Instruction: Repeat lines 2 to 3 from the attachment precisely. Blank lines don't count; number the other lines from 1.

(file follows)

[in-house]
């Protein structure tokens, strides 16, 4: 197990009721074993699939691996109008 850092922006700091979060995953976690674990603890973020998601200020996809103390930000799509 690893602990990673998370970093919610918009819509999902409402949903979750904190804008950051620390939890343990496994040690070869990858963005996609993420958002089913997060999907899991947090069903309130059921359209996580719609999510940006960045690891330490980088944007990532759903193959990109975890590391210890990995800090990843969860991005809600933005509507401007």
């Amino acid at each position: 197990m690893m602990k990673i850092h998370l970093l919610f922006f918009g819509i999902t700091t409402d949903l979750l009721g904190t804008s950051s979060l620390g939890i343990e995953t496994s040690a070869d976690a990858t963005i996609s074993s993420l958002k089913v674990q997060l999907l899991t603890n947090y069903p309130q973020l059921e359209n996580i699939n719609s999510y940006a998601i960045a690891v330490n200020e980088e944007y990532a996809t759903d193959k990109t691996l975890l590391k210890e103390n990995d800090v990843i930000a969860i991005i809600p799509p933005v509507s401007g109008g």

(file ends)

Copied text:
């Protein structure tokens, strides 16, 4: 197990009721074993699939691996109008 850092922006700091979060995953976690674990603890973020998601200020996809103390930000799509 690893602990990673998370970093919610918009819509999902409402949903979750904190804008950051620390939890343990496994040690070869990858963005996609993420958002089913997060999907899991947090069903309130059921359209996580719609999510940006960045690891330490980088944007990532759903193959990109975890590391210890990995800090990843969860991005809600933005509507401007």
């Amino acid at each position: 197990m690893m602990k990673i850092h998370l970093l919610f922006f918009g819509i999902t700091t409402d949903l979750l009721g904190t804008s950051s979060l620390g939890i343990e995953t496994s040690a070869d976690a990858t963005i996609s074993s993420l958002k089913v674990q997060l999907l899991t603890n947090y069903p309130q973020l059921e359209n996580i699939n719609s999510y940006a998601i960045a690891v330490n200020e980088e944007y990532a996809t759903d193959k990109t691996l975890l590391k210890e103390n990995d800090v990843i930000a969860i991005i809600p799509p933005v509507s401007g109008g």